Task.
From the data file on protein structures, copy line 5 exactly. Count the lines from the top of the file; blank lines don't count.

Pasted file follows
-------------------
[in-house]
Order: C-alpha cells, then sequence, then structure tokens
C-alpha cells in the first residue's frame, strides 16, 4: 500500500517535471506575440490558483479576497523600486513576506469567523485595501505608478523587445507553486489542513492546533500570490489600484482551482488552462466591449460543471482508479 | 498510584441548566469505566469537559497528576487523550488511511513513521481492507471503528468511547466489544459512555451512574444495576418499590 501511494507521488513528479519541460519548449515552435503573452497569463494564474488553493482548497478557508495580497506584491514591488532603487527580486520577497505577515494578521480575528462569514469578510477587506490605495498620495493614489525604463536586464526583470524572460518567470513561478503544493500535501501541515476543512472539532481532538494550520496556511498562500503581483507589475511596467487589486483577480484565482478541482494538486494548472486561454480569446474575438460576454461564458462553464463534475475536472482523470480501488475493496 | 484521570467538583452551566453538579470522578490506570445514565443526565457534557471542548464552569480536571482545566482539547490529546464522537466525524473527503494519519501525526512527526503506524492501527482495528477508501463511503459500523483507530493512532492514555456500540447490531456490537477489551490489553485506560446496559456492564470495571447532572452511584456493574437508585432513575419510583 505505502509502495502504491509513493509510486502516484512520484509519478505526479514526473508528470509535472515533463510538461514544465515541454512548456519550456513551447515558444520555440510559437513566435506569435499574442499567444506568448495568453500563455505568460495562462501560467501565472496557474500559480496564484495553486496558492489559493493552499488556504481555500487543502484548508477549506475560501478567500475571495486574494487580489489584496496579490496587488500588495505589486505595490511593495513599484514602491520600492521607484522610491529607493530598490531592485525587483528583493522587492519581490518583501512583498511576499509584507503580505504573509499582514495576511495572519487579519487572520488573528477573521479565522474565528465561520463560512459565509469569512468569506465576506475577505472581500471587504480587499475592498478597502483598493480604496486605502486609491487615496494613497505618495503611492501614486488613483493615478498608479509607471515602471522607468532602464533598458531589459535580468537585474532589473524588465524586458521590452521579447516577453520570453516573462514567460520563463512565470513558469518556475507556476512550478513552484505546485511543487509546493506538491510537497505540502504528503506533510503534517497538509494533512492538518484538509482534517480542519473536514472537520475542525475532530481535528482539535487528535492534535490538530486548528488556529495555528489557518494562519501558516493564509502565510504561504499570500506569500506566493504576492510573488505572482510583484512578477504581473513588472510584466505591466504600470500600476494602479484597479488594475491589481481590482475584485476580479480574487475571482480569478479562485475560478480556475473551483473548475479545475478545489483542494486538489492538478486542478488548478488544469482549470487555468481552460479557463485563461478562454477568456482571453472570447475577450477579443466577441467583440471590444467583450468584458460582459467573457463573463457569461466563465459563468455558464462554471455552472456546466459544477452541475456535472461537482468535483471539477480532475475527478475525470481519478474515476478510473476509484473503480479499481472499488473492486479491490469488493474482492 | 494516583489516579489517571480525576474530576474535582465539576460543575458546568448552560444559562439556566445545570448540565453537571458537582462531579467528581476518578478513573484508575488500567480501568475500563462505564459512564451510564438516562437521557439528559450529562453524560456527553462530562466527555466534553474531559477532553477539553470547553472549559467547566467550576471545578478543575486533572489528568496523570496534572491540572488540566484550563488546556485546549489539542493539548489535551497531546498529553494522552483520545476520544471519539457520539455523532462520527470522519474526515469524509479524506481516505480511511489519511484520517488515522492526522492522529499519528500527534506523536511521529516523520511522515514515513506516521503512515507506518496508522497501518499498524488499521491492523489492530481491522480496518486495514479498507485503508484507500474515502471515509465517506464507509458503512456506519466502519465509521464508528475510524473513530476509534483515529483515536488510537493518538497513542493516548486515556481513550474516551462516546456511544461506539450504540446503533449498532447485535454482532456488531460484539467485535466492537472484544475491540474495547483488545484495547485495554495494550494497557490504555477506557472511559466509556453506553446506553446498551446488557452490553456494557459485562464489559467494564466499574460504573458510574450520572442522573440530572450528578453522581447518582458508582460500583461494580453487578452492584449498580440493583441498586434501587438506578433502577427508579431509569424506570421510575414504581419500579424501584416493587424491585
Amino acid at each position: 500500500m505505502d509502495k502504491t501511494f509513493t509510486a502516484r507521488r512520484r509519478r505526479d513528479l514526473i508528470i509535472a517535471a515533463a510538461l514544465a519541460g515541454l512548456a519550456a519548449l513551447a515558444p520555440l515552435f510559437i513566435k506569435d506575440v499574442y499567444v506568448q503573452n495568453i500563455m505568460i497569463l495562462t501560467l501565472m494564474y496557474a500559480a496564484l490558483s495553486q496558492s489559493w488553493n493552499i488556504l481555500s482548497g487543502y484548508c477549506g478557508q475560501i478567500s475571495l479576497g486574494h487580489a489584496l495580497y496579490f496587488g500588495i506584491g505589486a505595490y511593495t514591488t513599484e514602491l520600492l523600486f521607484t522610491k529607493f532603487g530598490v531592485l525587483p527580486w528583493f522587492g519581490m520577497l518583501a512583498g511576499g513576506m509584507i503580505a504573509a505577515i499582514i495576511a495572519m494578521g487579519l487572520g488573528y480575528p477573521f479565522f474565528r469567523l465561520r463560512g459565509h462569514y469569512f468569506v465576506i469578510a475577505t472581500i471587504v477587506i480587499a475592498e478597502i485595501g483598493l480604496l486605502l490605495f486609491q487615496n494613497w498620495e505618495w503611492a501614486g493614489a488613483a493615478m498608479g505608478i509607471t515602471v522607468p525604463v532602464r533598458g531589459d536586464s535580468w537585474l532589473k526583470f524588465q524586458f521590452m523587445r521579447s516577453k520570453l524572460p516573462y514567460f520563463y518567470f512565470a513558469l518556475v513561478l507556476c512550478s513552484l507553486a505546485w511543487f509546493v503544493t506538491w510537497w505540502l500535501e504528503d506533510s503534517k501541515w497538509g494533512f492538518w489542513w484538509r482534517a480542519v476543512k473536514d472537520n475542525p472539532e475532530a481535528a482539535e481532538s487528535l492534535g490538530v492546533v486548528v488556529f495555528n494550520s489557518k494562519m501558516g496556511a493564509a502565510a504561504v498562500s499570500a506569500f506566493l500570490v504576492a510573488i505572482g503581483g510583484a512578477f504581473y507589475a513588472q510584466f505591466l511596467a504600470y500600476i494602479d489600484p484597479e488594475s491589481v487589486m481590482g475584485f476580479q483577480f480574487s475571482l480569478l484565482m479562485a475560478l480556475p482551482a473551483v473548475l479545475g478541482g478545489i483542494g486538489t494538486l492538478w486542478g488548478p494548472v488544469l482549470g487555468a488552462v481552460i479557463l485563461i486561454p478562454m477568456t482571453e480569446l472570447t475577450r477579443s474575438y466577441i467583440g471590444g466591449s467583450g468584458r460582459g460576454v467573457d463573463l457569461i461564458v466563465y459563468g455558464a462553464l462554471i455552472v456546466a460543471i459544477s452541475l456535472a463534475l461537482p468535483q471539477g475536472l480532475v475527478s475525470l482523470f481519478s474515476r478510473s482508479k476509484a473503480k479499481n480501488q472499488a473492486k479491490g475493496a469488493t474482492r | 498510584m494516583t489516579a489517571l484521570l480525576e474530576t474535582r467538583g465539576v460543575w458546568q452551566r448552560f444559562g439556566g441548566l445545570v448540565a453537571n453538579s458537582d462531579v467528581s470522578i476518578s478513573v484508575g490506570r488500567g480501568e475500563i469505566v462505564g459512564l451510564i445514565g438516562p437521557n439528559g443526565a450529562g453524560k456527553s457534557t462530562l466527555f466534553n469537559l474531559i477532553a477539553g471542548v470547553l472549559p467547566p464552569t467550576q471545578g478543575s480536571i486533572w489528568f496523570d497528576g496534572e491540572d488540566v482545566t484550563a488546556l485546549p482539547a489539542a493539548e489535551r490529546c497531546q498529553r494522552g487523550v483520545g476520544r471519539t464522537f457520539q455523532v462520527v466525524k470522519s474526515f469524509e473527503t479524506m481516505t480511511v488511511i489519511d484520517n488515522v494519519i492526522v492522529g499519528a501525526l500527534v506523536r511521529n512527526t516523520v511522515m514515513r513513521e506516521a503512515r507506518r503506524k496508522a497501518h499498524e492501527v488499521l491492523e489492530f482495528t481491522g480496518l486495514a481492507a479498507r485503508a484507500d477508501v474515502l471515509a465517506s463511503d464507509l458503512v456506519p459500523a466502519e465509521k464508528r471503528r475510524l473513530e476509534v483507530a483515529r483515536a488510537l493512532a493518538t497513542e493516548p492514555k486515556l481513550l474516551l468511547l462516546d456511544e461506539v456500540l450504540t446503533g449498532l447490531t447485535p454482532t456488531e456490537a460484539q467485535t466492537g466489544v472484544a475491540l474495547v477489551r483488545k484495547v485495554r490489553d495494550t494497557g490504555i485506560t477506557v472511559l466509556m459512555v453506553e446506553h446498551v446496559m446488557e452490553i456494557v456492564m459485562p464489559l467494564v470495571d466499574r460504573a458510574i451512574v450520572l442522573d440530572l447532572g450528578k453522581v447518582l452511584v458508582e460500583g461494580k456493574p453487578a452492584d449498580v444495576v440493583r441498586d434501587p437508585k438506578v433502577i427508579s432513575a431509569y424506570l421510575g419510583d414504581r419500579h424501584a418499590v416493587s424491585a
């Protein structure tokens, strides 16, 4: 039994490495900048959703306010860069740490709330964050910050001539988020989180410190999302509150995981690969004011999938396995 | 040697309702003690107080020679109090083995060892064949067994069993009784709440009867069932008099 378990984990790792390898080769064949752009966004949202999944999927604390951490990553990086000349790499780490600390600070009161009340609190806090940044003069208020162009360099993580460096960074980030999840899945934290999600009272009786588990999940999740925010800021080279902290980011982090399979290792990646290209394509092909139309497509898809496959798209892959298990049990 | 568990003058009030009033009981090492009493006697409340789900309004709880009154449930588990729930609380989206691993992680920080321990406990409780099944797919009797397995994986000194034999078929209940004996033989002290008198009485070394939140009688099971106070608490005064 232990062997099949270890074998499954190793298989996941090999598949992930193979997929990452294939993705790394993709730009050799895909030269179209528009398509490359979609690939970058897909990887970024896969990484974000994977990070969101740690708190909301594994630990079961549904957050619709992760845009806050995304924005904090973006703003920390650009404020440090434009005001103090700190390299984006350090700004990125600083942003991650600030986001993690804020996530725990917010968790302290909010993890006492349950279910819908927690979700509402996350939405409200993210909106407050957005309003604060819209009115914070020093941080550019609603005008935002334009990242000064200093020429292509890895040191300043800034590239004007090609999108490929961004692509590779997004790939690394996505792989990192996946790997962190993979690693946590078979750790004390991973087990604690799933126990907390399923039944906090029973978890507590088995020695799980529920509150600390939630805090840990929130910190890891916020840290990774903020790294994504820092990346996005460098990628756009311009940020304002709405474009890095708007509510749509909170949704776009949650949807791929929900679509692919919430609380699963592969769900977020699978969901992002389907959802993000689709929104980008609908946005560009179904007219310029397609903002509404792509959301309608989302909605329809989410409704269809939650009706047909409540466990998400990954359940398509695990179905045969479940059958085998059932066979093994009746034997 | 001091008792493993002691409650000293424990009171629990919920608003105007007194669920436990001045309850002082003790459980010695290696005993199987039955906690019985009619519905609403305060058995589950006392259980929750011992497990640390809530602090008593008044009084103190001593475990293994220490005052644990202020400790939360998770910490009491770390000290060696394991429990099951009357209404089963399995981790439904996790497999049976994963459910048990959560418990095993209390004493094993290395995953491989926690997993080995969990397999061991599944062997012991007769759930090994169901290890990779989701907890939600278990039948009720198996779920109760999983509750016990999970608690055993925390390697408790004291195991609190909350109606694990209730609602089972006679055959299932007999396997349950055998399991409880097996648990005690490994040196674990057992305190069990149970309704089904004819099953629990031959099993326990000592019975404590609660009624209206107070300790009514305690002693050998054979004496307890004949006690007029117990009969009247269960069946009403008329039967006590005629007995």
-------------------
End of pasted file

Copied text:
């Protein structure tokens, strides 16, 4: 039994490495900048959703306010860069740490709330964050910050001539988020989180410190999302509150995981690969004011999938396995 | 040697309702003690107080020679109090083995060892064949067994069993009784709440009867069932008099 378990984990790792390898080769064949752009966004949202999944999927604390951490990553990086000349790499780490600390600070009161009340609190806090940044003069208020162009360099993580460096960074980030999840899945934290999600009272009786588990999940999740925010800021080279902290980011982090399979290792990646290209394509092909139309497509898809496959798209892959298990049990 | 568990003058009030009033009981090492009493006697409340789900309004709880009154449930588990729930609380989206691993992680920080321990406990409780099944797919009797397995994986000194034999078929209940004996033989002290008198009485070394939140009688099971106070608490005064 232990062997099949270890074998499954190793298989996941090999598949992930193979997929990452294939993705790394993709730009050799895909030269179209528009398509490359979609690939970058897909990887970024896969990484974000994977990070969101740690708190909301594994630990079961549904957050619709992760845009806050995304924005904090973006703003920390650009404020440090434009005001103090700190390299984006350090700004990125600083942003991650600030986001993690804020996530725990917010968790302290909010993890006492349950279910819908927690979700509402996350939405409200993210909106407050957005309003604060819209009115914070020093941080550019609603005008935002334009990242000064200093020429292509890895040191300043800034590239004007090609999108490929961004692509590779997004790939690394996505792989990192996946790997962190993979690693946590078979750790004390991973087990604690799933126990907390399923039944906090029973978890507590088995020695799980529920509150600390939630805090840990929130910190890891916020840290990774903020790294994504820092990346996005460098990628756009311009940020304002709405474009890095708007509510749509909170949704776009949650949807791929929900679509692919919430609380699963592969769900977020699978969901992002389907959802993000689709929104980008609908946005560009179904007219310029397609903002509404792509959301309608989302909605329809989410409704269809939650009706047909409540466990998400990954359940398509695990179905045969479940059958085998059932066979093994009746034997 | 001091008792493993002691409650000293424990009171629990919920608003105007007194669920436990001045309850002082003790459980010695290696005993199987039955906690019985009619519905609403305060058995589950006392259980929750011992497990640390809530602090008593008044009084103190001593475990293994220490005052644990202020400790939360998770910490009491770390000290060696394991429990099951009357209404089963399995981790439904996790497999049976994963459910048990959560418990095993209390004493094993290395995953491989926690997993080995969990397999061991599944062997012991007769759930090994169901290890990779989701907890939600278990039948009720198996779920109760999983509750016990999970608690055993925390390697408790004291195991609190909350109606694990209730609602089972006679055959299932007999396997349950055998399991409880097996648990005690490994040196674990057992305190069990149970309704089904004819099953629990031959099993326990000592019975404590609660009624209206107070300790009514305690002693050998054979004496307890004949006690007029117990009969009247269960069946009403008329039967006590005629007995």